Teen Talk: Teenagers Shape The Web To Change The World

Teenagers are the compulsive mojo that keeps tech companies relevant. They Snapchat, Facebook, Tweet, Tumbl, and Instagram like nothing else in the universe—If a social media company doesn’t have a cadre of teens using it constantly, it’s a bacterial infection not a viral hit. They are the first people to use new technology and if it pleases them, they have the power to pull networks, apps, and products from obscurity and throw them into mainstream parlance. Teens are the ultimate arbiters of success online. As judge and jury they are legion, and they are obsessive.

But they’re also teensy-weensy-funsy-folk who hate algebra, grumble at their parents, love their friends soooo much, and can’t wait for prom. They are completely aware of their influence. And their decision to damn a product to obscurity isn’t malicious; it’s more of a casual “whatever” before they move onto something else that doesn’t bore them. Millions of dollars of financial value for companies hinges on the capriciousness of teenagers, and this has some adults scared.

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Quantum Computing is Real (But Not Very Useful)

Quantum computing has long been a wacky, borderline fictional, mostly theoretical domain of physics reserved for highly speculative conversation. This is because quantum mechanics, or particle physics as it’s also called, makes some claims completely void of common sense. Particle physicists believe that a subatomic particle called a neutrino can pass through the entire Earth without slowing down, and that particles can be in two different states at the same time, and even that two particles can be entangled in such a way that their properties will match across any distance (imagine if flipping a light switch in Kansas caused a light switch on Saturn to flip as well). Various governments have poured money into the exploration of these theories—a giant sub-atomic roller rink was built in Geneva, Switzerland to test many of them resulting in the discovery of the Higgs Boson. But there hasn’t been much use for these theories in practical application. That is until the concept of quantum computing came about.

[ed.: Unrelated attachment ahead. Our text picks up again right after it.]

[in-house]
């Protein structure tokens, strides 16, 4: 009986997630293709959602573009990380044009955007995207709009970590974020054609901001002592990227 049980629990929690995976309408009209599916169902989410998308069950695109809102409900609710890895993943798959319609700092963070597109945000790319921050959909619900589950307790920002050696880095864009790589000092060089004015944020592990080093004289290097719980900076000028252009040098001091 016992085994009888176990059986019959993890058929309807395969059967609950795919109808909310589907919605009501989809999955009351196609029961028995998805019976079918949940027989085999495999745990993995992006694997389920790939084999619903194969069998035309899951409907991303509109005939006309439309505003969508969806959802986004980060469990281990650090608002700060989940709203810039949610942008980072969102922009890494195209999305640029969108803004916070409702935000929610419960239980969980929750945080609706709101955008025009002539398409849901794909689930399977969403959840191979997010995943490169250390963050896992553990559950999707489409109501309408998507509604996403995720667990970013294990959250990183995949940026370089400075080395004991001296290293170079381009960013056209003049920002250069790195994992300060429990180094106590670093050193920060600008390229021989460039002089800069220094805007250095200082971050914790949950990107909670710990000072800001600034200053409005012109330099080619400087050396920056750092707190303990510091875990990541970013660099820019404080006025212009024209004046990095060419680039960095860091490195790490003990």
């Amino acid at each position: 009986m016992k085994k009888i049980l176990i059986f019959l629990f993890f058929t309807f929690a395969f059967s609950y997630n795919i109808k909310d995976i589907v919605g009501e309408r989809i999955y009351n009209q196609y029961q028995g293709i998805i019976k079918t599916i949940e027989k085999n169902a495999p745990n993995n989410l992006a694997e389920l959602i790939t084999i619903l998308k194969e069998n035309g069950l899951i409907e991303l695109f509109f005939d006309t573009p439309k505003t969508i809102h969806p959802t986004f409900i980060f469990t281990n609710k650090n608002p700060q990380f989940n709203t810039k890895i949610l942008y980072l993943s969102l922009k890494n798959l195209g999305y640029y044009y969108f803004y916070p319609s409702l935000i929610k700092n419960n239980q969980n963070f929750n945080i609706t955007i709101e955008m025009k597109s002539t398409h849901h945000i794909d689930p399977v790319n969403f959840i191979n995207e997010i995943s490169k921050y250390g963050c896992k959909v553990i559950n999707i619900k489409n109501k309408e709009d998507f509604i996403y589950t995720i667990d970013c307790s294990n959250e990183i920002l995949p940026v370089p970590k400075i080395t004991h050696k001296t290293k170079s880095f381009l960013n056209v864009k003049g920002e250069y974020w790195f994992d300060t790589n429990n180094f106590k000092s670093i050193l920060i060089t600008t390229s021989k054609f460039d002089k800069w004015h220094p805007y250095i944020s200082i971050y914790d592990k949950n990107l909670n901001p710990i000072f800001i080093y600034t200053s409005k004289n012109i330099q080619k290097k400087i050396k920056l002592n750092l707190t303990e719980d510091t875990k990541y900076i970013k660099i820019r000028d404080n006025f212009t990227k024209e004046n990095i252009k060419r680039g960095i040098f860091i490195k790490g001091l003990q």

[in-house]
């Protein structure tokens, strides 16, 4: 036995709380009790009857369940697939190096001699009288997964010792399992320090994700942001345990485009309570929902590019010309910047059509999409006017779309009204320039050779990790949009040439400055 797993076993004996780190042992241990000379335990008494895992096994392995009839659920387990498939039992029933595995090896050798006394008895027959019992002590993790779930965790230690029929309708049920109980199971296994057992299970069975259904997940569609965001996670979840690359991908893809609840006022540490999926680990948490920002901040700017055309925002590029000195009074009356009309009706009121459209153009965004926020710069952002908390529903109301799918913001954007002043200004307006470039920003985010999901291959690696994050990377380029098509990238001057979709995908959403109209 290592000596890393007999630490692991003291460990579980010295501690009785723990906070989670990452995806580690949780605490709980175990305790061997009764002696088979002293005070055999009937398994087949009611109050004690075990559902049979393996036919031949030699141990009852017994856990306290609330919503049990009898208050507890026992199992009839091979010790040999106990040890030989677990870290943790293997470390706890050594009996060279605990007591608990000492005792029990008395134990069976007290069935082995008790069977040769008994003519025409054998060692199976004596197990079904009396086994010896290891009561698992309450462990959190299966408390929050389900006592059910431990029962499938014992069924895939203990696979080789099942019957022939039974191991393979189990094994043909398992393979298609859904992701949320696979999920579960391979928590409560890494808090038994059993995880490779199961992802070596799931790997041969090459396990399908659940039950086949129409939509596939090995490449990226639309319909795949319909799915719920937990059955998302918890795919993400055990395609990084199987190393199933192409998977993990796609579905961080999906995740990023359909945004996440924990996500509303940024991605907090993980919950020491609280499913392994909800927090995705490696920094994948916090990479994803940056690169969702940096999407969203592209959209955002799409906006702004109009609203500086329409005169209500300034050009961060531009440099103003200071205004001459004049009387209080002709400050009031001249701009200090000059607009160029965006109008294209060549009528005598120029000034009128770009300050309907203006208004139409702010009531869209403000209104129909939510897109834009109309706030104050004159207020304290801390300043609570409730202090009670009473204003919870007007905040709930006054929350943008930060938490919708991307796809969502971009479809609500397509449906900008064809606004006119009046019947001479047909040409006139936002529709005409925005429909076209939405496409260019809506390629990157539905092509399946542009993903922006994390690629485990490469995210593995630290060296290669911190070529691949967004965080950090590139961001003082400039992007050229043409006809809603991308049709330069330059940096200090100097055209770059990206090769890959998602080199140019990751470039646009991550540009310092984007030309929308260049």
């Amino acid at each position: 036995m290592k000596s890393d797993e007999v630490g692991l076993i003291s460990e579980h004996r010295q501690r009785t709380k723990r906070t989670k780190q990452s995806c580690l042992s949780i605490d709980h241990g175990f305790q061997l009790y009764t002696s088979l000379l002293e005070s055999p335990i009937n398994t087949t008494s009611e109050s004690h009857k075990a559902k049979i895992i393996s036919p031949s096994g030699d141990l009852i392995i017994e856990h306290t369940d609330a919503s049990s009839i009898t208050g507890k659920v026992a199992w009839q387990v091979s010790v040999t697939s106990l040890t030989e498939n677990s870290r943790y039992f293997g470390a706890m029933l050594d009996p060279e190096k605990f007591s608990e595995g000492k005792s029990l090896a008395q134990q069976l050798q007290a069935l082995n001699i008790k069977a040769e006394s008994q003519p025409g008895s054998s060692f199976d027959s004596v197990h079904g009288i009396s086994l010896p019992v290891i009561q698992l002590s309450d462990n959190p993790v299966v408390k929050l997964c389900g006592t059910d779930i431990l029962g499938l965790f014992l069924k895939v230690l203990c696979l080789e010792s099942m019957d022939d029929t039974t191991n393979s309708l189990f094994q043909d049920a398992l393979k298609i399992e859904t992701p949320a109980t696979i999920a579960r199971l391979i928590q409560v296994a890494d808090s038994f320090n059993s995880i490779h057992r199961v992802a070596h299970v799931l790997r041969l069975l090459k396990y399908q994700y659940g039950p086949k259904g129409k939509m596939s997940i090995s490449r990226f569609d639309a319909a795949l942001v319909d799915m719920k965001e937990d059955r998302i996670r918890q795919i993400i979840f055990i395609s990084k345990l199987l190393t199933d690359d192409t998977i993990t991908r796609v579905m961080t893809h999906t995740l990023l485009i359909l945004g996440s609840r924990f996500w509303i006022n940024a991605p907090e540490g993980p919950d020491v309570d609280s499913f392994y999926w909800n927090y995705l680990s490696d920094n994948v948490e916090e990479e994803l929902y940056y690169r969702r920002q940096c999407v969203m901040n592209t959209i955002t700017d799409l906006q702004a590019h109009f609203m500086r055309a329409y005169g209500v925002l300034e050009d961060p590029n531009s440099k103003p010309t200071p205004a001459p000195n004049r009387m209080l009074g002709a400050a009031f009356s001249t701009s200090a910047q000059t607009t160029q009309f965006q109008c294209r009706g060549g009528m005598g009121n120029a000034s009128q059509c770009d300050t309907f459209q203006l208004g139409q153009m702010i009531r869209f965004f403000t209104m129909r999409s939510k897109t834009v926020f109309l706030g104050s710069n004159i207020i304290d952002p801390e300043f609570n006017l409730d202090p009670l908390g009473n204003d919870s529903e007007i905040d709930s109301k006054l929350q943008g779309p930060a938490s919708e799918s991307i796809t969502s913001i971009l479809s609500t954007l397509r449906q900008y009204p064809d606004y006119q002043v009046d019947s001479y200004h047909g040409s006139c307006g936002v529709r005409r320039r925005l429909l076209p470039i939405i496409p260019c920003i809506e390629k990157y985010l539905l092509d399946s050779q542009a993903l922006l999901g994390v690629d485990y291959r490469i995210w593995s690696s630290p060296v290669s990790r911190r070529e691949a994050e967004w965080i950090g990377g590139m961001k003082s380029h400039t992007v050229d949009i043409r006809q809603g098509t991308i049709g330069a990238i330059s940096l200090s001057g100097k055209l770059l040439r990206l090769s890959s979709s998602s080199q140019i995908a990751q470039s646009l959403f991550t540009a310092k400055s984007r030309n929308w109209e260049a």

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10 Definitive Reasons Against Gay Marriage

There are at least ten definitive reasons why gay people shouldn’t marry.

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Whatever and Ever Today: Sunday, March 31, 2013

A Princeton mother tries to get her son laid, Google stiffs Easter, Boston police are punk rock poseurs, and Nick Offerman break dances.

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Whatever and Ever Today: Saturday, March 23, 2013

The popes get together, Shanghai’s rivers are flooded with pig carcasses, and animals might be much smarter than we ever imagined.

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Whatever and Ever Today: Thursday, March 21, 2013

In The Airspace’s mission of exposing the most promising and important points in technology, culture, and scholarship, there is little room to talk about the daily churn of current events known as the news. Well we’re trying it out today for the first time. “Whatever and Ever Today” is a recap of the day’s noteworthy events. It’s a mix of important stories as well as some items you might find in our commentary ticker. But each piece is distilled down to its essential parts and explained as simply as possible. Think of it as a daily briefing hand-picked and produced to keep you informed.